Mercat

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pf_main_mercat.jpg The last time I was in Catalonia I was just out of school and broke, which meant a steady diet of day-old bread and oranges. Thank God for New York. Just a quick walk from my L.E.S. apartment is NoHo��������s Mercat, a readymade mini-vacation eager to fill me in on all the great food I missed.

Mercat means �������market������� in Catalan, a theme that��������ll check your urges toward pretense. The materials are solid: wood tables, white subway tiles, peach-colored brick. If you��������re looking for Gaud����, you��������re going to be disappointed��������industrial metal arms holding up hand-blown glass lamps are about as ornate as things get. The space is lofty, with ceilings high enough for a second-floor wine terrace, its bottles strung on metal shelves like a musical score��������s notation.

Three stations jut out from the western wall, reflecting Mercat��������s triple focus. Up front is the bar, a slab of white marble with a crimson backing that not-so-subliminally implants the desire for Spanish wine. Cava (Catalonian for �������cellar,������� hence the cave echo in the word) is perfect for a crisp start, with sangria, sherry, and nice big reds also making the all-Spanish list. The bar passageway can get tight, in a rush hour subway car kind of way, though once you get back to the dining area, the close-quarters up front lard the sense of liveliness. The second station is a manned charcuterie and cheese booth, with sausages and classic Spanish manchegos, and in back is the full kitchen, a rollicking, well-lit square with front-row seats at a tile bar and a Catalonian flag as backdrop.

Flavors are set by top-quality ingredients, with spices and sauces working as accents. Those who aren��������t into olive oil need not apply, that much I remember from Spain. �������Seared������� and �������savory������� are the operative words, as in the calamarcets, tender baby squid flash-fried in a gravelly breading. Tencat d��������ous is a hardcore take on eggs and potatoes, served on a bed of morels, chanterelles, and black trumpets, each mushroom taking off in its own earthy direction and creating a complex flavor array. Chorizo pops up often, as in the tortilla, which isn��������t congealed like a typical Spanish version, but closer to a crepe in texture. Chorizo and chorizo oil also perk up the cargols amb xoric, snail shish-kebab, which hides a pearl onion on the skewer to further the flavors along toward a sweet finish.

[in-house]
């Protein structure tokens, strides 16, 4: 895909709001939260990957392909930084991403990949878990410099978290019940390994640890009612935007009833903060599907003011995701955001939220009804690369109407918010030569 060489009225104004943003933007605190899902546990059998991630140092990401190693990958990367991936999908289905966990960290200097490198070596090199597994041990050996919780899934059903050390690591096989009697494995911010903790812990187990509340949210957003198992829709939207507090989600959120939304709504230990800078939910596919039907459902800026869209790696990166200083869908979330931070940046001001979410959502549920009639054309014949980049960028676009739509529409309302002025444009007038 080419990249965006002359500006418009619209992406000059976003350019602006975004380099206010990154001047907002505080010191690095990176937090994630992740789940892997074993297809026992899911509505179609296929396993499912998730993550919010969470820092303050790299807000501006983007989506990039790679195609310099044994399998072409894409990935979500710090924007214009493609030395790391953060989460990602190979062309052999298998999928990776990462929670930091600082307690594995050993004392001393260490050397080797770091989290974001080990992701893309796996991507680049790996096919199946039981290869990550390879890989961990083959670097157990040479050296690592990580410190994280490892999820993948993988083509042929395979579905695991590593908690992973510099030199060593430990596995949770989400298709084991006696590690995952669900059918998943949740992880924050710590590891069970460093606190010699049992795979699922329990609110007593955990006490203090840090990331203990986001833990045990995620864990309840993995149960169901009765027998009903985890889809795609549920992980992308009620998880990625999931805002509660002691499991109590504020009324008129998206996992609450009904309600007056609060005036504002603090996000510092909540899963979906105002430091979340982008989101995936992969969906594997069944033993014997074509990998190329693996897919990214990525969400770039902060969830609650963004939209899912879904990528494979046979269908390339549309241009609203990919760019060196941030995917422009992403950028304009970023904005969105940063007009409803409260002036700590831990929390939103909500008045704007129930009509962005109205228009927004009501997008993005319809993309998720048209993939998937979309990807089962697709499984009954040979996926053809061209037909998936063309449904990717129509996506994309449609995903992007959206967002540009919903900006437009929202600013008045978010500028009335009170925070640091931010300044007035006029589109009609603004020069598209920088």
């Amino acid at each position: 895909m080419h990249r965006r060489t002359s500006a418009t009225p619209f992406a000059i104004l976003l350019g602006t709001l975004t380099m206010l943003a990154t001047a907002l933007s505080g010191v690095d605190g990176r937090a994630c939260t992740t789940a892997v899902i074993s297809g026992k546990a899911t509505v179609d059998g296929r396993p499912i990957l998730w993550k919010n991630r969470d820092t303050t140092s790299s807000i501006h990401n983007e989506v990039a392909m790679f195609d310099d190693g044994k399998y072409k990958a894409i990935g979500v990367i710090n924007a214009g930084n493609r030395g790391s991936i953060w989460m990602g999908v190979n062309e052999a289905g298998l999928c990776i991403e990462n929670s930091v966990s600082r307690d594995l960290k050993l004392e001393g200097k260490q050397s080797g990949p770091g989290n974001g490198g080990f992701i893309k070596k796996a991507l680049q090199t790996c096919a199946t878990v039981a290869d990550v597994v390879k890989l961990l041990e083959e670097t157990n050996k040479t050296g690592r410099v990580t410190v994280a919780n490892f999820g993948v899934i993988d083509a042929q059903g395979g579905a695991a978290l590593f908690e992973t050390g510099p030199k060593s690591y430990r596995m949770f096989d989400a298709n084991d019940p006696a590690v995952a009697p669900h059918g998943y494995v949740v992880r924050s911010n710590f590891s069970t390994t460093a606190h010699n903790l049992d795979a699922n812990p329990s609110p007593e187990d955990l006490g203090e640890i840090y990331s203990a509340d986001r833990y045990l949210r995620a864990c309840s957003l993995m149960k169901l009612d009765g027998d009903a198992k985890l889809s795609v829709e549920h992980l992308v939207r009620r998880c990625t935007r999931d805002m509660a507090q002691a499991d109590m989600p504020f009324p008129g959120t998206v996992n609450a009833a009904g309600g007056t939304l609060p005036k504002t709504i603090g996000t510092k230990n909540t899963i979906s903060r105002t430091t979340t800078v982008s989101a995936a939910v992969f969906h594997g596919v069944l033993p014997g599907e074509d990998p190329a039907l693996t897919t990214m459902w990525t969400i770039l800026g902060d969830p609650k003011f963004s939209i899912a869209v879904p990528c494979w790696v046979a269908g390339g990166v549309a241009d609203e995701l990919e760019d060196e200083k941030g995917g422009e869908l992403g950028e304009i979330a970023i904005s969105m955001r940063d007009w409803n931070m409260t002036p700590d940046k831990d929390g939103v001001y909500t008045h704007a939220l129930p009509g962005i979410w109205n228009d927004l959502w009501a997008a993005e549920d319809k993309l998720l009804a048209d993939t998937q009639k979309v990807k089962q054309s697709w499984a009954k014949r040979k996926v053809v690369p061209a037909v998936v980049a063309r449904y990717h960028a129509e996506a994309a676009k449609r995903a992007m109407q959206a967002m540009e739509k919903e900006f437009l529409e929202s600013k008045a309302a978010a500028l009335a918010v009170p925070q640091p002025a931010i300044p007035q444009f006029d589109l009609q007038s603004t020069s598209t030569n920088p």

For me, the seared meats are the kitchen highlights. Barcelonans eat notoriously late, which seems odd for such hearty food, but the grub suits drinking, and it��������s served in small-plate form. Monkfish comes a la plancha, matched with ingredients suggested by the greenmarket, like the savory ramps currently in season. I really liked the way gamy guinea played off against the perfumy qualities of dried cranberries and thyme. Number one ranking belongs to the braised pork belly, the meat decadently singed under a cap of fat and augmented with cherries, asparagus, and crosnes, a little corkscrew of a tuber with an appealing crunch.

When you install an open kitchen, you��������re embracing transparency and showing confidence in your chefs (fortunately, r����sum����s here boast stints at Jean Georges). You��������re also assuming that your clientele is interested in your cuisine, and that they��������re comfortable with bustle and heat. Early returns show Mercat attracting a well-heeled downtown crowd of refreshingly mixed ages. As the shift winds down, and chefs can be seen taking hits from the porr����n (a glass wine beaker that shoots a stream of wine into the gullet), it��������s hard to find a face not sporting a satisfied look.